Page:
Queen’s Park, like much of Kilburn, was developed by Solomon Barnett. The two-storey terraced houses east of the park, built between 1895 and 1900, typically have clean, classical lines. Those west of the park, built 1900–05, tend to be more Gothic in style. Barnett’s wife was from the West Country, and many of the roads he developed are named either for places she knew (e.g. Torbay, Tiverton, Honiton) or for popular poets of the time (e.g. Tennyson). The first occupants of the area in late Victorian times were typically lower middle class, such as clerks and teachers. Queen’s Park is both demographically and architecturally diverse. The streets around the park at the heart of Queen’s Park are a conservation area.

There is hardly any social housing in the streets around Queens Park itself, and the area was zoned as not suitable for social housing in the 1970s and 1980s as even then house prices were above average for the borough of Brent, which made them unaffordable for local Housing Associations. The main shopping streets of Salusbury Road and Chamberlayne Road have fewer convenience stores and more high-value shops and restaurants. Local schools – some of which struggled to attract the children of wealthier local families in the past – are now over-subscribed. House prices have risen accordingly.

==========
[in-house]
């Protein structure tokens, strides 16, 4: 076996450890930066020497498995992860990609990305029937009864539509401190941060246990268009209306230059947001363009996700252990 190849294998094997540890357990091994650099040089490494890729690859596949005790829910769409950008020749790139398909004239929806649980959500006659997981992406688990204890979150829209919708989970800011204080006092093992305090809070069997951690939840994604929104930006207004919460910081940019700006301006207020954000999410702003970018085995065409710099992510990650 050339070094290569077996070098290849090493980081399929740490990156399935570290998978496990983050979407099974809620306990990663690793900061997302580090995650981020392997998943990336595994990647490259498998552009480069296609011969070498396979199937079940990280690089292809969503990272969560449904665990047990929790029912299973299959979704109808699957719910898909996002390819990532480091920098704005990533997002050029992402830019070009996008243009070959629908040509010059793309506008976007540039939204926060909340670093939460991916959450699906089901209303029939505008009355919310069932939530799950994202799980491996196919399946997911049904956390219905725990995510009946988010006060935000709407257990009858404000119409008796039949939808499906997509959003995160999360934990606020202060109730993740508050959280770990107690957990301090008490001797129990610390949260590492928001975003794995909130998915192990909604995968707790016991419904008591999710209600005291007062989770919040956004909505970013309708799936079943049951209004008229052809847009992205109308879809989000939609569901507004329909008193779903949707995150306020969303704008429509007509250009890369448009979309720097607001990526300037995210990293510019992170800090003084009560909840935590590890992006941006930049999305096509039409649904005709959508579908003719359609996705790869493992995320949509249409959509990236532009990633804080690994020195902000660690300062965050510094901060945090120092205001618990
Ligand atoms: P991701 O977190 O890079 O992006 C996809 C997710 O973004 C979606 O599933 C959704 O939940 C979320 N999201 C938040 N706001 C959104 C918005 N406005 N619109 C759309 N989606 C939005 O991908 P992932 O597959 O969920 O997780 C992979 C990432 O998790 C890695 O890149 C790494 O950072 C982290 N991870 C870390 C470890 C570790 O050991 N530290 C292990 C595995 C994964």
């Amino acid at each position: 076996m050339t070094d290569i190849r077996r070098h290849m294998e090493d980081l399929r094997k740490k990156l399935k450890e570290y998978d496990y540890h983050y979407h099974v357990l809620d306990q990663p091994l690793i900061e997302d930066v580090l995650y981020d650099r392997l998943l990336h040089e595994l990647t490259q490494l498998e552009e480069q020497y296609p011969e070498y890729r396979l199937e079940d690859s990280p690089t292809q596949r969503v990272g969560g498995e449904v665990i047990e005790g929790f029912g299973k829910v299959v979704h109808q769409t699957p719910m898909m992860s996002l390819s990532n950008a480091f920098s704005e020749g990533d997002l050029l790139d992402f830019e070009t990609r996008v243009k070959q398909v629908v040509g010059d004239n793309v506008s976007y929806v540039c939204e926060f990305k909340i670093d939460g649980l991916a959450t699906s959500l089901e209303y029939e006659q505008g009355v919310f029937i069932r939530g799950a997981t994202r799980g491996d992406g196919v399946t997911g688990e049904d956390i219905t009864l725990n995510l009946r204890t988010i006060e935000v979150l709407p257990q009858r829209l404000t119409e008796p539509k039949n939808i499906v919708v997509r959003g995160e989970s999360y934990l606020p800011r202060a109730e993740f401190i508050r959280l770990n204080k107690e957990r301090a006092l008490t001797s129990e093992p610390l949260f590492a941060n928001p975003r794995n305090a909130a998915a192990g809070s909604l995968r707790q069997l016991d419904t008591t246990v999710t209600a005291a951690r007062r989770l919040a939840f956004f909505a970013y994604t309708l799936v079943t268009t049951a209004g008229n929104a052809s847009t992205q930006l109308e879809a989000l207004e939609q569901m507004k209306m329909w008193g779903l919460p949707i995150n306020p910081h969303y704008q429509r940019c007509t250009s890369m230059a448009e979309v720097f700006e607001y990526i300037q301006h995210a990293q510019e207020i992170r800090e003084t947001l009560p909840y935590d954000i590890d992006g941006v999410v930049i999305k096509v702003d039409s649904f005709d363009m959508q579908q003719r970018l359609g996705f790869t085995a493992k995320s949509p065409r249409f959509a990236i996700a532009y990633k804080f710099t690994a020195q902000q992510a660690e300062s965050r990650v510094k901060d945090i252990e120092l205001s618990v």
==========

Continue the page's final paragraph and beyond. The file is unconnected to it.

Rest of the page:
Queen’s Park station was first opened by the London and North Western Railway on 2 June 1879 on the main line from London to Birmingham.

Services on the Bakerloo line were extended from Kilburn Park to Queen’s Park on 11 February 1915. On 10 May 1915 Bakerloo services began to operate north of Queen’s Park as far as Willesden Junction over the recently built Watford DC Line tracks shared with the LNWR.


LOCAL PHOTOS